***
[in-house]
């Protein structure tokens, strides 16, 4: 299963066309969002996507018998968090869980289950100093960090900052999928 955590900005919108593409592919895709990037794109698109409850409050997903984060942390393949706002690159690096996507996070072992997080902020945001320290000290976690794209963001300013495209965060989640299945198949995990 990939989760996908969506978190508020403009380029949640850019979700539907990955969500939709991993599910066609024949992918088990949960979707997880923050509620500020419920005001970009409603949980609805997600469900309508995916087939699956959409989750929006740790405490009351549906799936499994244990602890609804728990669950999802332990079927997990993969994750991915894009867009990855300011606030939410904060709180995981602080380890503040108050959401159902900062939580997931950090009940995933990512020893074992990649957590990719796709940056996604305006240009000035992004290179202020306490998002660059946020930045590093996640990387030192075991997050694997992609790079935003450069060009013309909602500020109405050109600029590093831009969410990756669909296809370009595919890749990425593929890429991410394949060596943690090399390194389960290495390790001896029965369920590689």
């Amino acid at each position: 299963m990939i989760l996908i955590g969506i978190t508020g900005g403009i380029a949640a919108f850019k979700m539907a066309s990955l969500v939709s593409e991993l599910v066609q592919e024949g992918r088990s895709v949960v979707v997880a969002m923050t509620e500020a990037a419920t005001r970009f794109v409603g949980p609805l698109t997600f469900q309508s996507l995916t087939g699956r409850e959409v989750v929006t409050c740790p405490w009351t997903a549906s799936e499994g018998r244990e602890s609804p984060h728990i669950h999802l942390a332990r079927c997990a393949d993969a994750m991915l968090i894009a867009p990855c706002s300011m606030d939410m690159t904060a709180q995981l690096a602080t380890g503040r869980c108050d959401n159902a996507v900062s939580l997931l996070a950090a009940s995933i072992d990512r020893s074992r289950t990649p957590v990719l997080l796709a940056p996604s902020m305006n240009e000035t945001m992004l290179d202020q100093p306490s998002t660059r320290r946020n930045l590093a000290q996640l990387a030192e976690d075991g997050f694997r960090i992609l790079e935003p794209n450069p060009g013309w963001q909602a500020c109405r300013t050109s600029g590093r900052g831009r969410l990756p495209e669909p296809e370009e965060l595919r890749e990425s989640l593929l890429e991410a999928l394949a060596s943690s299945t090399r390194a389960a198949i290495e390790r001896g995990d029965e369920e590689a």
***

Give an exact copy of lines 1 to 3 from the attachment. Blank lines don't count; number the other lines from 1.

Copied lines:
[in-house]
């Protein structure tokens, strides 16, 4: 299963066309969002996507018998968090869980289950100093960090900052999928 955590900005919108593409592919895709990037794109698109409850409050997903984060942390393949706002690159690096996507996070072992997080902020945001320290000290976690794209963001300013495209965060989640299945198949995990 990939989760996908969506978190508020403009380029949640850019979700539907990955969500939709991993599910066609024949992918088990949960979707997880923050509620500020419920005001970009409603949980609805997600469900309508995916087939699956959409989750929006740790405490009351549906799936499994244990602890609804728990669950999802332990079927997990993969994750991915894009867009990855300011606030939410904060709180995981602080380890503040108050959401159902900062939580997931950090009940995933990512020893074992990649957590990719796709940056996604305006240009000035992004290179202020306490998002660059946020930045590093996640990387030192075991997050694997992609790079935003450069060009013309909602500020109405050109600029590093831009969410990756669909296809370009595919890749990425593929890429991410394949060596943690090399390194389960290495390790001896029965369920590689």
């Amino acid at each position: 299963m990939i989760l996908i955590g969506i978190t508020g900005g403009i380029a949640a919108f850019k979700m539907a066309s990955l969500v939709s593409e991993l599910v066609q592919e024949g992918r088990s895709v949960v979707v997880a969002m923050t509620e500020a990037a419920t005001r970009f794109v409603g949980p609805l698109t997600f469900q309508s996507l995916t087939g699956r409850e959409v989750v929006t409050c740790p405490w009351t997903a549906s799936e499994g018998r244990e602890s609804p984060h728990i669950h999802l942390a332990r079927c997990a393949d993969a994750m991915l968090i894009a867009p990855c706002s300011m606030d939410m690159t904060a709180q995981l690096a602080t380890g503040r869980c108050d959401n159902a996507v900062s939580l997931l996070a950090a009940s995933i072992d990512r020893s074992r289950t990649p957590v990719l997080l796709a940056p996604s902020m305006n240009e000035t945001m992004l290179d202020q100093p306490s998002t660059r320290r946020n930045l590093a000290q996640l990387a030192e976690d075991g997050f694997r960090i992609l790079e935003p794209n450069p060009g013309w963001q909602a500020c109405r300013t050109s600029g590093r900052g831009r969410l990756p495209e669909p296809e370009e965060l595919r890749e990425s989640l593929l890429e991410a999928l394949a060596s943690s299945t090399r390194a389960a198949i290495e390790r001896g995990d029965e369920e590689a």